Commentary

What's Nolan seeing that we're not?

Ryan's faith in Washington's casual Rangers remains steadfast in face of challenges

Updated: April 1, 2010, 11:58 PM ET
By Jim Reeves | ESPNDallas.com

Nolan Ryan is a thoughtful man. He is not prone to overreaction, a trait that was severely tested in July when manager Ron Washington offered to resign as Texas Rangers manager after his well-publicized confession to cocaine use.

The smart move, it seems to me, probably would have been to accept the offer, take the PR hit sooner rather than later, and move on to another manager.

[+] EnlargeRon Washington
AP Photo/Jeff ChiuNolan Ryan is seeing something in Ron Washington that leads him to believe the Rangers can go far in 2010 despite the manager's transgressions.

Ryan and general manager Jon Daniels, however, chose the road less traveled, the one littered with compassion and forgiveness, and they have not wavered from that stance, not even when the storm broke this spring and Washington's transgressions became a national scandal.

So when Ryan says he believes the Rangers can win 92 games and capture the American League West title in 2010, there's reason to give his opinion serious weight. And when he continues to stand by that prediction after watching the Rangers slog to a Cactus League-worst 9-17 record this spring, maybe it's time to do a double take.

What is he seeing that most of us -- including the Vegas oddsmakers who have posted an over/under on Texas wins at 84 -- haven't?

Sure, the Rangers look like a lot of hopeful teams. If they can stay healthy -- the most important word in their vocabulary this summer -- and if everything breaks right; if Rich Harden is as good as he seems to think he is; if Scott Feldman's 17 wins in 2009 weren't a one-season fluke; if C.J. Wilson is the starter he appeared to be in spring training; if the bullpen is as solid as it was a year ago (despite losing Wilson); if Chris Davis' resurgence is for real; if Julio Borbon can handle center field; if Jarrod Saltalamacchia can finally live up to his promise; if Washington's earlier decision to discover whether things really do go better with coke doesn't become a major distraction … .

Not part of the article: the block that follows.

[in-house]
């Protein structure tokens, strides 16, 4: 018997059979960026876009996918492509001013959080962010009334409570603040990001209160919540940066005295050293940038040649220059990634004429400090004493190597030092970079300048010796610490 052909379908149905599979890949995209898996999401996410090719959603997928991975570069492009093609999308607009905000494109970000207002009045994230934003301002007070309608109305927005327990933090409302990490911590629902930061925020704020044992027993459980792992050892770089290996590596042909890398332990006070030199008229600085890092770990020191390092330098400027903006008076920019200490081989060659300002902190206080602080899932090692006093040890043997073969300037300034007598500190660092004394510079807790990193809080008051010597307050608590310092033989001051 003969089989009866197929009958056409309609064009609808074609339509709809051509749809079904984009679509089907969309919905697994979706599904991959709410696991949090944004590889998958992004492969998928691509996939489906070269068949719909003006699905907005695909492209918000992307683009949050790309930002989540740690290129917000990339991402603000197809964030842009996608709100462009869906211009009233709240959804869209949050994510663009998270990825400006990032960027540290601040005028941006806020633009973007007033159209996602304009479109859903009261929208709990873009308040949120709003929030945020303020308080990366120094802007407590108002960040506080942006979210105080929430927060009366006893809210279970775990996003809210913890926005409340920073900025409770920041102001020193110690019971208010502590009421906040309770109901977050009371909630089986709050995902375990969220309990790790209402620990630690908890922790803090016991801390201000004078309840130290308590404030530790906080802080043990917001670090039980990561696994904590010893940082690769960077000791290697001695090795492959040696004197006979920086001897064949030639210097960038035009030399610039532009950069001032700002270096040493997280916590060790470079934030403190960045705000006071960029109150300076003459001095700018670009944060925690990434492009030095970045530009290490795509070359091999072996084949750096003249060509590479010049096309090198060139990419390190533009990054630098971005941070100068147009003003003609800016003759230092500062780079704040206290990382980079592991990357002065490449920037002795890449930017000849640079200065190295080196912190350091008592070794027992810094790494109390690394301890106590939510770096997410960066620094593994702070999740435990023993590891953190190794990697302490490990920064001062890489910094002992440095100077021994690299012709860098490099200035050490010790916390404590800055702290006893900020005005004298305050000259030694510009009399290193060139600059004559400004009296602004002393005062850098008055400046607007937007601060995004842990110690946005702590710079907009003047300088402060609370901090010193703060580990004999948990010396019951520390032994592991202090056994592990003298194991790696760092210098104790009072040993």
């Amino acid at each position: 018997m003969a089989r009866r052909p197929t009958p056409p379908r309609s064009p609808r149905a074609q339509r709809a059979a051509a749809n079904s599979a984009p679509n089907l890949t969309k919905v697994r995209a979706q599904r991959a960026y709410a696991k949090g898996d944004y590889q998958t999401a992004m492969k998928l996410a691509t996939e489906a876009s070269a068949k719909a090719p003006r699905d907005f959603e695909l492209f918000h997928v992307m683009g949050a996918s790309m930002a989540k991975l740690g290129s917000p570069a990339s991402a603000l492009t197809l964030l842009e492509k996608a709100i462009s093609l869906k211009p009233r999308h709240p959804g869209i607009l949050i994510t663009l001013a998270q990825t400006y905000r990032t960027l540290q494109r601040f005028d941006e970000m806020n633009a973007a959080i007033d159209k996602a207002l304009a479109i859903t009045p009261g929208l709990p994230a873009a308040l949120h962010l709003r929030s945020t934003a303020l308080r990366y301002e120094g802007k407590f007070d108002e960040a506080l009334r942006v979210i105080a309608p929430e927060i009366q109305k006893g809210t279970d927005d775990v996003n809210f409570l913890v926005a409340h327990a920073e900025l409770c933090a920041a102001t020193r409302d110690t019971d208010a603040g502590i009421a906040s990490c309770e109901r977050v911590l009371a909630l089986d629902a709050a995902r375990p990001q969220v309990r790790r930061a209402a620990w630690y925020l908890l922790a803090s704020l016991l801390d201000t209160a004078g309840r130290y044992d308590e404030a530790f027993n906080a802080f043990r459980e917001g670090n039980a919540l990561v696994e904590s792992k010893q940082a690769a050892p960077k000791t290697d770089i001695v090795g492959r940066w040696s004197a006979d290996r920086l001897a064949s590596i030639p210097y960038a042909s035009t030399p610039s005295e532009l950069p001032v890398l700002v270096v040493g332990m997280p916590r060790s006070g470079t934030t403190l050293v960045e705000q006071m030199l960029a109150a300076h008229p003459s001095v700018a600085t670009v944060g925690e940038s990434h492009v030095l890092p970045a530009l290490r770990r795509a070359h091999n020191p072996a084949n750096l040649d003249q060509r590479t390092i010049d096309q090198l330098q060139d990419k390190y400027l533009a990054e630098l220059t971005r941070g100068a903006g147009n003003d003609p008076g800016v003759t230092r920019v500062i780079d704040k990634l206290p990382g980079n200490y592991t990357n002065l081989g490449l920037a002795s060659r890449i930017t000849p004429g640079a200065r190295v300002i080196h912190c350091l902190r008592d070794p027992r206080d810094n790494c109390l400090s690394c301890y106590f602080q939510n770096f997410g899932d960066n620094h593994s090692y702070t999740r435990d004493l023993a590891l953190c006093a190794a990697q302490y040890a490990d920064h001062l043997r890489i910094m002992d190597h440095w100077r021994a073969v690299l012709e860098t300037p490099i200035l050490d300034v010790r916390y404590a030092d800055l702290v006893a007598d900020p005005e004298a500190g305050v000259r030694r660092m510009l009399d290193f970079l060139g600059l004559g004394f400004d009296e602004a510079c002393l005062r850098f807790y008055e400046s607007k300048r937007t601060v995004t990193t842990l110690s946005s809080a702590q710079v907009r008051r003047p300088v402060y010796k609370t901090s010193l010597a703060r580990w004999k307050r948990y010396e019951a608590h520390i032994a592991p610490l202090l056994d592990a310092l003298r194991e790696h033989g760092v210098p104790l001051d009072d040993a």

If … if… if … .

Then we'll all be celebrating in October.

It just seems as if that's an awful lot of ifs that have to break in the right direction.

Which begs the question: Why is Ryan so darned confident?

Part of that confidence very likely is simple posturing for the sake of the players and the fans. After all, he's the club president and he's Nolan Ryan. He has to project positivity and confidence. The players need to know he believes in them, and fans need to buy tickets.

That said, Ryan is too honest to project such an air of confidence for the sake of image alone. There has to be more to it than that.

Here's an idea: Maybe he really does believe in this team. Let's take that thought one step further. Maybe he even really believes in Washington.